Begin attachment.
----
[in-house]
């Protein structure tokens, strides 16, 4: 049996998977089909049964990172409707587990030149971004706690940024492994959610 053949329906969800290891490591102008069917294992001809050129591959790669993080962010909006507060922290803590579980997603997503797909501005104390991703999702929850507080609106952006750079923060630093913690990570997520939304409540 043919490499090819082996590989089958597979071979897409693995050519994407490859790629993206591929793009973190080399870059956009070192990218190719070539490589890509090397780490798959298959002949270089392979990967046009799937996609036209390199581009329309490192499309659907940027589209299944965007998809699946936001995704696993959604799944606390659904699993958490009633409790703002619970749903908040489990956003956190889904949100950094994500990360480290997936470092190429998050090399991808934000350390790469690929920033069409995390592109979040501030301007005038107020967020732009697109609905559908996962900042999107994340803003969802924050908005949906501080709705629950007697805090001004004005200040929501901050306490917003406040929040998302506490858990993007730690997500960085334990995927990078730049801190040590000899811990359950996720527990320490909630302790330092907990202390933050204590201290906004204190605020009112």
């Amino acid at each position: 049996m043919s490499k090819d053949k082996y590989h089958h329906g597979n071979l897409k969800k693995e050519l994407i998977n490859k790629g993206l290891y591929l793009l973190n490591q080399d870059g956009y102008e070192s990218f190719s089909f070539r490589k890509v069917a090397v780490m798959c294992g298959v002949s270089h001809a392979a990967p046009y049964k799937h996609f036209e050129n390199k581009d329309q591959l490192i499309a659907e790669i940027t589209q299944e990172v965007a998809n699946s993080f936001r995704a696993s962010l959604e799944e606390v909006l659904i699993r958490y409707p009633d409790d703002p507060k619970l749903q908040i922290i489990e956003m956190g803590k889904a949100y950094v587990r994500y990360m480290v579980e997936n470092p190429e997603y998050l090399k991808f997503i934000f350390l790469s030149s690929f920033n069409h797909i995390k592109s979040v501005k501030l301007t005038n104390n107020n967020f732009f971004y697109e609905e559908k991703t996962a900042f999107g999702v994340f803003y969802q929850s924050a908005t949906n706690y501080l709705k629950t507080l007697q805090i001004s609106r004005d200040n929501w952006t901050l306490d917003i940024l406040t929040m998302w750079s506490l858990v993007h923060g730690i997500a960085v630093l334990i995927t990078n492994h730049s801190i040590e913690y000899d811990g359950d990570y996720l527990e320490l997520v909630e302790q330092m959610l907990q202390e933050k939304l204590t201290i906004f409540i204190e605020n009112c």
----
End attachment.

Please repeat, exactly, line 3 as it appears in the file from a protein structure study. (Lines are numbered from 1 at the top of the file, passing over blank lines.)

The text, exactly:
């Amino acid at each position: 049996m043919s490499k090819d053949k082996y590989h089958h329906g597979n071979l897409k969800k693995e050519l994407i998977n490859k790629g993206l290891y591929l793009l973190n490591q080399d870059g956009y102008e070192s990218f190719s089909f070539r490589k890509v069917a090397v780490m798959c294992g298959v002949s270089h001809a392979a990967p046009y049964k799937h996609f036209e050129n390199k581009d329309q591959l490192i499309a659907e790669i940027t589209q299944e990172v965007a998809n699946s993080f936001r995704a696993s962010l959604e799944e606390v909006l659904i699993r958490y409707p009633d409790d703002p507060k619970l749903q908040i922290i489990e956003m956190g803590k889904a949100y950094v587990r994500y990360m480290v579980e997936n470092p190429e997603y998050l090399k991808f997503i934000f350390l790469s030149s690929f920033n069409h797909i995390k592109s979040v501005k501030l301007t005038n104390n107020n967020f732009f971004y697109e609905e559908k991703t996962a900042f999107g999702v994340f803003y969802q929850s924050a908005t949906n706690y501080l709705k629950t507080l007697q805090i001004s609106r004005d200040n929501w952006t901050l306490d917003i940024l406040t929040m998302w750079s506490l858990v993007h923060g730690i997500a960085v630093l334990i995927t990078n492994h730049s801190i040590e913690y000899d811990g359950d990570y996720l527990e320490l997520v909630e302790q330092m959610l907990q202390e933050k939304l204590t201290i906004f409540i204190e605020n009112c």